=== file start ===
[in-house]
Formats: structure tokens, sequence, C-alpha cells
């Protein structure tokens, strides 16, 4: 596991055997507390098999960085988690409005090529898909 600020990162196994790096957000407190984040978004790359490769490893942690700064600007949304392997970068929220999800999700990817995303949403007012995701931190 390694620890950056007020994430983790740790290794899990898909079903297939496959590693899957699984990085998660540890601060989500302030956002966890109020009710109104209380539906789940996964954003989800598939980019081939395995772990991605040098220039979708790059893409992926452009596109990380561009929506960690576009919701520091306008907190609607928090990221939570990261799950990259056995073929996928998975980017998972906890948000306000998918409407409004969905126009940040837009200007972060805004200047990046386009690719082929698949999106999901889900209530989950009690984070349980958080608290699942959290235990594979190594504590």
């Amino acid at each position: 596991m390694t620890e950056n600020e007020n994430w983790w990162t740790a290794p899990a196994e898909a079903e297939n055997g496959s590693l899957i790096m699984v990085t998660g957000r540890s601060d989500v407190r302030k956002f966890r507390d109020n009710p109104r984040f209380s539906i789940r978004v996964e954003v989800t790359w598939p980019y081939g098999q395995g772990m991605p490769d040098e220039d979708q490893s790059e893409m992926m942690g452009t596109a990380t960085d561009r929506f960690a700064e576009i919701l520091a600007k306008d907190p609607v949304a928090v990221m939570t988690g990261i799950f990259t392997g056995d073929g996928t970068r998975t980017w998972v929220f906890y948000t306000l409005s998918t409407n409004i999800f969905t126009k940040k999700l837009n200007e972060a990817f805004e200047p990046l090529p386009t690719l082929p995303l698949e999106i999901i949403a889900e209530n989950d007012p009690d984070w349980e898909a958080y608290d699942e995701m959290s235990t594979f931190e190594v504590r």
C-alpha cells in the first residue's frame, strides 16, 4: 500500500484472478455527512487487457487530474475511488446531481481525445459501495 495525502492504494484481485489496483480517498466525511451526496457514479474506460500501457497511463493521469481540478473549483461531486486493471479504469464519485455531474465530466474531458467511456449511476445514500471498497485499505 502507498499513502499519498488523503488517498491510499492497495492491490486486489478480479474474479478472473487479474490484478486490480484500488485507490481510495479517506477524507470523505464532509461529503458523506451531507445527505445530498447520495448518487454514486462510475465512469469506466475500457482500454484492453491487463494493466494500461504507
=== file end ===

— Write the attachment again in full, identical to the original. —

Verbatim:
[in-house]
Formats: structure tokens, sequence, C-alpha cells
């Protein structure tokens, strides 16, 4: 596991055997507390098999960085988690409005090529898909 600020990162196994790096957000407190984040978004790359490769490893942690700064600007949304392997970068929220999800999700990817995303949403007012995701931190 390694620890950056007020994430983790740790290794899990898909079903297939496959590693899957699984990085998660540890601060989500302030956002966890109020009710109104209380539906789940996964954003989800598939980019081939395995772990991605040098220039979708790059893409992926452009596109990380561009929506960690576009919701520091306008907190609607928090990221939570990261799950990259056995073929996928998975980017998972906890948000306000998918409407409004969905126009940040837009200007972060805004200047990046386009690719082929698949999106999901889900209530989950009690984070349980958080608290699942959290235990594979190594504590």
């Amino acid at each position: 596991m390694t620890e950056n600020e007020n994430w983790w990162t740790a290794p899990a196994e898909a079903e297939n055997g496959s590693l899957i790096m699984v990085t998660g957000r540890s601060d989500v407190r302030k956002f966890r507390d109020n009710p109104r984040f209380s539906i789940r978004v996964e954003v989800t790359w598939p980019y081939g098999q395995g772990m991605p490769d040098e220039d979708q490893s790059e893409m992926m942690g452009t596109a990380t960085d561009r929506f960690a700064e576009i919701l520091a600007k306008d907190p609607v949304a928090v990221m939570t988690g990261i799950f990259t392997g056995d073929g996928t970068r998975t980017w998972v929220f906890y948000t306000l409005s998918t409407n409004i999800f969905t126009k940040k999700l837009n200007e972060a990817f805004e200047p990046l090529p386009t690719l082929p995303l698949e999106i999901i949403a889900e209530n989950d007012p009690d984070w349980e898909a958080y608290d699942e995701m959290s235990t594979f931190e190594v504590r």
C-alpha cells in the first residue's frame, strides 16, 4: 500500500484472478455527512487487457487530474475511488446531481481525445459501495 495525502492504494484481485489496483480517498466525511451526496457514479474506460500501457497511463493521469481540478473549483461531486486493471479504469464519485455531474465530466474531458467511456449511476445514500471498497485499505 502507498499513502499519498488523503488517498491510499492497495492491490486486489478480479474474479478472473487479474490484478486490480484500488485507490481510495479517506477524507470523505464532509461529503458523506451531507445527505445530498447520495448518487454514486462510475465512469469506466475500457482500454484492453491487463494493466494500461504507